Looking back, what do you see as the EPA’s most meaningful efforts?
I like to look at the agency’s legacy. Some of its accomplishments happened so early on that we take them for granted or never can remember a time when they didn’t occur, such as removing lead from gasoline. Most Americans either have never known or have forgotten a time when car emissions were so dirty that they were literally putting lead all over our lawns and resulting in high blood lead levels. Blood lead levels have gone down dramatically as a result. I also like to point to the technological innovations that have come about in this country only because of our desire for clean air or water, such as ultraviolet filtration of water, catalytic converters on cars, or scrubbers on our power plants—all these things were done by implementing the Clean Air Act. Hundreds of sites have been cleaned up under the Superfund program and thousands under the brownfield program. Safe drinking water laws make it possible for 90 percent of Americans—a number that’s still too low—to drink water that they know is tested and reported out regularly to them in terms of meeting federal standards. All these things we take for granted as Americans, but they’re anything but guaranteed anywhere else in the world.
What are the agency’s biggest challenges?
When it comes to clean water, our challenge in the future is nutrient pollution and runoff. We’ve done a decent job of really regulating discharge through pipes into water bodies, but we now have become keenly aware of the fact that our biggest enemy is what happens when it rains—when rainwater hits our downtowns or rainwater hits our fields or our animal operations and carries with it sediment loaded with phosphorus or nitrogen. What we’re seeing are water bodies that are very, very stressed, some of them not functioning, because they’ve been overtaken with algae, and in some cases even toxic algae because the nutrients have basically over-fertilized the water bodies. We have a huge challenge, because it’s easier to control pollution from a pipe than it is from runoff. It requires changes in the way we do business and changes in the way we live our daily lives that are going to require education and time for people to understand and accept. When it comes to clean air, we’ve made tremendous progress, but we now see two things are happening: The levels of pollution that we have, even in places where folks have struggled to bring pollution levels down, are probably still not low enough. And we really haven’t done a good job of taking care of the most vulnerable among us—our children. Our children are showing alarming rates of asthma, alarming rates of autism. There’s still way too much mercury in our waters, too much soot in our air, too much diesel pollution as well. So we have those challenges. Another challenge is that after 40 years, people sort of say, “Well, aren’t you done yet?” That’s a reasonable question to ask, but I think the answer is that this work requires constant vigilance, constant science, and constant oversight, because the environment is not something we can simply do once and be done with. So I think our biggest challenge might be reminding the American people that our work won’t be done, that you need a guardian of your public health and of clean air and clean air, and that’s EPA’s job.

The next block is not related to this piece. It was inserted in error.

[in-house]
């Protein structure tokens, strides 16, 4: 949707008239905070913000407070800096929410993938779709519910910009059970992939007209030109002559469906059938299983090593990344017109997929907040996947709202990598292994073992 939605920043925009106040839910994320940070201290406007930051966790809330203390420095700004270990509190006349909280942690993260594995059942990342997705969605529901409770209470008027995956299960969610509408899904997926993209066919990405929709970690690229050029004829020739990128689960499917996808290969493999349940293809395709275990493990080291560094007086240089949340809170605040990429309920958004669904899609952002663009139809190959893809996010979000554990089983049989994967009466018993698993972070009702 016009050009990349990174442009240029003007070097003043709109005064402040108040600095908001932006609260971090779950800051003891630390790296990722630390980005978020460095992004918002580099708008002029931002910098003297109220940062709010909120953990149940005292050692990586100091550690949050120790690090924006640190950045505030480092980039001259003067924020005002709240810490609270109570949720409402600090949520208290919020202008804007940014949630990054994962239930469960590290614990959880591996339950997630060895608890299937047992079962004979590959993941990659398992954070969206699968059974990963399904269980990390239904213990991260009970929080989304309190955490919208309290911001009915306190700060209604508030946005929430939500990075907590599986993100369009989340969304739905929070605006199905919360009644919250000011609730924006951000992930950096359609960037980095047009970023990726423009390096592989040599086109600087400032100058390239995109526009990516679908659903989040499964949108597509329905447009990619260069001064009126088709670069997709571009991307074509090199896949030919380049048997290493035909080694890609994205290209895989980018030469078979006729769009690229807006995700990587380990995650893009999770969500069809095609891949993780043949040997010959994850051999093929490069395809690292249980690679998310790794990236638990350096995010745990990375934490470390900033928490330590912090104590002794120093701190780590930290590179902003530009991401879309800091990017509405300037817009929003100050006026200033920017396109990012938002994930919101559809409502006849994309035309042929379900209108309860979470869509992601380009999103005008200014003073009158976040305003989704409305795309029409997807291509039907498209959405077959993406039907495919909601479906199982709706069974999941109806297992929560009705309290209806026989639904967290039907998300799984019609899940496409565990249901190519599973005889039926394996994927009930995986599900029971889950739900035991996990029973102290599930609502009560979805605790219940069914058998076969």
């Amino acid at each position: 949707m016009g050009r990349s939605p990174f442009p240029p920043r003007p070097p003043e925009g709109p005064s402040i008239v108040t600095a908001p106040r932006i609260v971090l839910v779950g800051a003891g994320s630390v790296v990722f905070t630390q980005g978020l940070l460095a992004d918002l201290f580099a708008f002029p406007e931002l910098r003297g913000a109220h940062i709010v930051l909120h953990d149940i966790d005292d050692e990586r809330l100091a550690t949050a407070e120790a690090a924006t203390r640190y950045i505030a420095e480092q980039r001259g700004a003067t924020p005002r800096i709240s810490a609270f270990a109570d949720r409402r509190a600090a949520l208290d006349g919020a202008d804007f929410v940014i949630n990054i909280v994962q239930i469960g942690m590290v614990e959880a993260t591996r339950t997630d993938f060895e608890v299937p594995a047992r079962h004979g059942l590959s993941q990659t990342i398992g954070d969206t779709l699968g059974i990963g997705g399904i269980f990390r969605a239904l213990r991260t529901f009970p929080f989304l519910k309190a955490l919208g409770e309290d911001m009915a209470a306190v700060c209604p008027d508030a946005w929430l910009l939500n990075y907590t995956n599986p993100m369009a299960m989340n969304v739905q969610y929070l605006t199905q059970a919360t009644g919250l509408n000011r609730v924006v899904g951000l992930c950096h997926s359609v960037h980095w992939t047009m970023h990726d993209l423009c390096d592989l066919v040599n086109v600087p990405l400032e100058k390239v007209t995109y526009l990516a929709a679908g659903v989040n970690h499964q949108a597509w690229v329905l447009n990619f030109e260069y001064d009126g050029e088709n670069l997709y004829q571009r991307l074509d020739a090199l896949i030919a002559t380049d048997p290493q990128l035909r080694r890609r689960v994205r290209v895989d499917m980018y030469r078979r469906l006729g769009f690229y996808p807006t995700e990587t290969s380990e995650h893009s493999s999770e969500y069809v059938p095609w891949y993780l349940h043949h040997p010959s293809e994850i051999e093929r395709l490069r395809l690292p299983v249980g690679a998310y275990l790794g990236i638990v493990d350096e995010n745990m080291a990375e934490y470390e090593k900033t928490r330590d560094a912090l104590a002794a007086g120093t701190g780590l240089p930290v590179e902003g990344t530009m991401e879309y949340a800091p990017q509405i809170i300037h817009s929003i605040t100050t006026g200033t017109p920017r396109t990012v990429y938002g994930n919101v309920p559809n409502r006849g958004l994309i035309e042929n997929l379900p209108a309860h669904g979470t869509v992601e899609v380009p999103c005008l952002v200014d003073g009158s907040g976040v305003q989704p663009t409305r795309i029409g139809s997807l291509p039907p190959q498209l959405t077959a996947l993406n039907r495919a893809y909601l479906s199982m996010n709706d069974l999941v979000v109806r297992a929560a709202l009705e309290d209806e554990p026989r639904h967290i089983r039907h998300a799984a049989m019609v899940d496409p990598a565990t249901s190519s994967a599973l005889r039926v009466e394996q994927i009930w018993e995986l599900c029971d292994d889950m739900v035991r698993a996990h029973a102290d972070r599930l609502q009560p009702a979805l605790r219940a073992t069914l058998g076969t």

Where do you see the Environmental Protection Agency by its 50th anniversary?
I think that many initiatives that we launched last year will be affecting the agency in 10 years. We just announced a program with the National Academy of Sciences that will help us tackle our numerous jobs in sustainable ways that don’t transfer pollution from one medium or community to the next. I also hope that we’ll continue to diversify and hire young, committed people who do great science.